What to add, what to change, what to delete altogether. And, of course, what to apologize for. 

I may have gotten an early start on the process, but if teshuvah is G-d’s gift to the world and it’s more freely available in Elul, I would be wise to take advantage of every opportunity.




  1. Reply

    Cheryl Weisberg

    Hey Lieba,
    Somehow I didn’t get around to reading last week’s blog, so, after reading this weeks, I went back to catch up. You know, you really don’t have to apologize for what you wrote. Obviously, you wrote what was uppermost in your mind at that time, and you were being honest. This is after all, Your blog and we’re all just here for the ride, and a sneak peek into your world.
    Thanks again for sharing.
    And have a. Great Shabbos.

  2. Reply


    Our hours together… walking, talking, and drinking coffee have taught me that most everything you think and do reverts back to your desire to serve Hashem.
    The dichotomy of a “family vacation” which involved so much work and preparation for you,
    would have to be viewed through the lens of service and strict Halachic execution.
    Vacations are where we relax. There could have been less work, but your devotion to Hashem prohibited this, and your desire to impart the resulting joy that compiles your life and every one of your blogs benefit us all…….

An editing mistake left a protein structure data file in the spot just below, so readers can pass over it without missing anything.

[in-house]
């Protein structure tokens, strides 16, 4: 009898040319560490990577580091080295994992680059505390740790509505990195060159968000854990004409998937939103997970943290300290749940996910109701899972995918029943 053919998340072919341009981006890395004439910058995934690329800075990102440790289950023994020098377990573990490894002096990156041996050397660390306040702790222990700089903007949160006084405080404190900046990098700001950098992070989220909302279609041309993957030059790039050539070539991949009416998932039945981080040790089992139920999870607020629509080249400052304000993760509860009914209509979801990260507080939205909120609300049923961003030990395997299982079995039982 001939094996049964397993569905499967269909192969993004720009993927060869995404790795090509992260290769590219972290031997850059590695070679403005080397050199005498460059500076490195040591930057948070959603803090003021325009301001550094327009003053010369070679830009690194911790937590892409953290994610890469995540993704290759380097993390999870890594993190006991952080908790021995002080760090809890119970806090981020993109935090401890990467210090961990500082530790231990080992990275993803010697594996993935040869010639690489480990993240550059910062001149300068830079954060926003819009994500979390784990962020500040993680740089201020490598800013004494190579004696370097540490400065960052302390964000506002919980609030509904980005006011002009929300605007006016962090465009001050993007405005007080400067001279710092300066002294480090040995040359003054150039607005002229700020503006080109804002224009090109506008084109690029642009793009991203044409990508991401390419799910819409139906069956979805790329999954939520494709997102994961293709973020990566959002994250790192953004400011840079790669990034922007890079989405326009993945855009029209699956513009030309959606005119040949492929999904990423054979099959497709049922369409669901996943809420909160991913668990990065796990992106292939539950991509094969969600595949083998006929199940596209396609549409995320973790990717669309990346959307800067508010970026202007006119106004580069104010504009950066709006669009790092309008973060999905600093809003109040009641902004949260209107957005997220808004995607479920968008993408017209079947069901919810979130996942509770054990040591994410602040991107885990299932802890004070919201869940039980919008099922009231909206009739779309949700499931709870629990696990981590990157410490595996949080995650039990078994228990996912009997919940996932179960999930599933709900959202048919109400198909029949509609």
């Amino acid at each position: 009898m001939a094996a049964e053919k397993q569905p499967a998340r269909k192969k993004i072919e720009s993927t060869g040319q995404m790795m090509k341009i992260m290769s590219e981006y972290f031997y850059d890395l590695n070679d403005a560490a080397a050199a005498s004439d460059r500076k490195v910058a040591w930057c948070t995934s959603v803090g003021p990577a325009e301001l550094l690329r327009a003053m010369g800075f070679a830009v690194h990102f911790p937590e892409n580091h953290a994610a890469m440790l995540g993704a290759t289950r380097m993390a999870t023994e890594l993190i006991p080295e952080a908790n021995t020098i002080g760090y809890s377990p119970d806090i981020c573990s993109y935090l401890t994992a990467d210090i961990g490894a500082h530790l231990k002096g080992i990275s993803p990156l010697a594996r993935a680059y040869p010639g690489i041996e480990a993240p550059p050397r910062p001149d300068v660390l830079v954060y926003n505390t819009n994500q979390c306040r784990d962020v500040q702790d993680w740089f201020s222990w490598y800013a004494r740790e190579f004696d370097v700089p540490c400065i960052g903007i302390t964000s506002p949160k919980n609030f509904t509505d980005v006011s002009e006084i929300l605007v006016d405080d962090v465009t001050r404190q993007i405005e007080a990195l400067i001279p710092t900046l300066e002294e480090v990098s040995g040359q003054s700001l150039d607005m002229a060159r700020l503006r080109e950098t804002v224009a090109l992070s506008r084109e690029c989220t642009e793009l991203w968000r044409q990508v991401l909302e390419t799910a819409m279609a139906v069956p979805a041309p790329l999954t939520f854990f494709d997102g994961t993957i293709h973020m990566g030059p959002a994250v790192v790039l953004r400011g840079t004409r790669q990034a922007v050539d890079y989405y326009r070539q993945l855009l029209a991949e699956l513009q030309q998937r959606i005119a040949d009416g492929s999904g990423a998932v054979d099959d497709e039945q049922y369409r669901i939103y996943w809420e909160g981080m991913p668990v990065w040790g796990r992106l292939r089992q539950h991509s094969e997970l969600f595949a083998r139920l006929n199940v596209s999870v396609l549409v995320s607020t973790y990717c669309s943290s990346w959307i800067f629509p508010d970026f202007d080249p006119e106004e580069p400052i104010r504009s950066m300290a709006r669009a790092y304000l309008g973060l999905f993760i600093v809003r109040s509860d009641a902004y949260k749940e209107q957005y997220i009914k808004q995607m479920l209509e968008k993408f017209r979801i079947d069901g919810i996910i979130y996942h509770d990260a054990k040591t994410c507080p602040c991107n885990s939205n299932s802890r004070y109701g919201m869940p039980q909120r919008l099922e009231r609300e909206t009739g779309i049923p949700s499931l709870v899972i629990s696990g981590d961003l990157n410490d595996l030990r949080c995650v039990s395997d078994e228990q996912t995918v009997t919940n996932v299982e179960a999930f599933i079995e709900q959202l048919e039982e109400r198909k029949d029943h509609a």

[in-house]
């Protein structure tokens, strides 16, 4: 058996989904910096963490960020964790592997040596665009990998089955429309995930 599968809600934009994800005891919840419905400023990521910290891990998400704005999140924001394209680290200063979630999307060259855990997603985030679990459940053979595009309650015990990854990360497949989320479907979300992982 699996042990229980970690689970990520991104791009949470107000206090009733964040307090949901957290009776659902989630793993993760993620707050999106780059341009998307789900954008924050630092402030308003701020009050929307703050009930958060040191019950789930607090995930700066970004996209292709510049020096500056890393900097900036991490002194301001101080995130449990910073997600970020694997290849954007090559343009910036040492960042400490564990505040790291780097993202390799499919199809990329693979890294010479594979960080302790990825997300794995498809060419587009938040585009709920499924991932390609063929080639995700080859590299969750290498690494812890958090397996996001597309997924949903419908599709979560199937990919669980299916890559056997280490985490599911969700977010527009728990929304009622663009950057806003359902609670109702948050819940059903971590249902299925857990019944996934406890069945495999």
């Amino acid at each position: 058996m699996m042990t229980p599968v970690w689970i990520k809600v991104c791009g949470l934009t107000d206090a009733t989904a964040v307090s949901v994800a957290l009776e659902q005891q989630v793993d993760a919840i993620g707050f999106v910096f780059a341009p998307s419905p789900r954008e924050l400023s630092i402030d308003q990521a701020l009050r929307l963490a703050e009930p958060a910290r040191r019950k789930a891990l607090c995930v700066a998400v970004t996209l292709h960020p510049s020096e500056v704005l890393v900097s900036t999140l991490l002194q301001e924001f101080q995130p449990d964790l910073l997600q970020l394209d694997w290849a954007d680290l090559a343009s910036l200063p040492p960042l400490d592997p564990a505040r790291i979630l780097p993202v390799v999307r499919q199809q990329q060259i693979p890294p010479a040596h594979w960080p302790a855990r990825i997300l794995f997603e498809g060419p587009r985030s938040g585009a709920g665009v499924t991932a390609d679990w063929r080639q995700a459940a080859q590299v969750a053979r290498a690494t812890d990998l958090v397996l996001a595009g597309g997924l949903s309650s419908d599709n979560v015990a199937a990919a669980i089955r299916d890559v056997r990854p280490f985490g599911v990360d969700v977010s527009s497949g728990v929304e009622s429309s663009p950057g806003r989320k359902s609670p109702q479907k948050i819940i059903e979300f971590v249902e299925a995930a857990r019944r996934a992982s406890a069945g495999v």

I <3 U Sorry I'm late in responding to last week's blog post!

  3. Reply


    Lieba, the doubts that you had last week are the reason that this post is sooooo good—and the timing is as close to perfect as it gets. Elul is such a special month, but so many of us forget all the opportunities and connections it offers to us—-the best of which is the extra ability to make amends to others and to ourselves and to Hashem.
    I LOVE THIS POST—not only because it is so thoughtful and well-written, but it reminds all of us that we are only human beings trying to do the best that we can—-and that our imperfections and mistakes—whether real or merely perceived—
    offer us a chance to get to know ourselves better. When we recognize a mistake and try to rectify it, we gain understanding. Sometimes what we thought was so awful, wasn’t at all—and what we thought was no big deal—turns out to be huge—but by addressing it, either way, we grow a little more—personally and spiritually.
    Sorry for the long-winded post—but i thought that this week’s blog was really special. thank you

  4. Reply


    I agree with the other comments. You were being honest and that is what is refreshing with your posts. You have nothing to apologize for and I think you now hit a deeper topic you can write about. Are we allowed to complain (or comment) on our lives when we have our necessities, or does that make us sound like spoiled brats?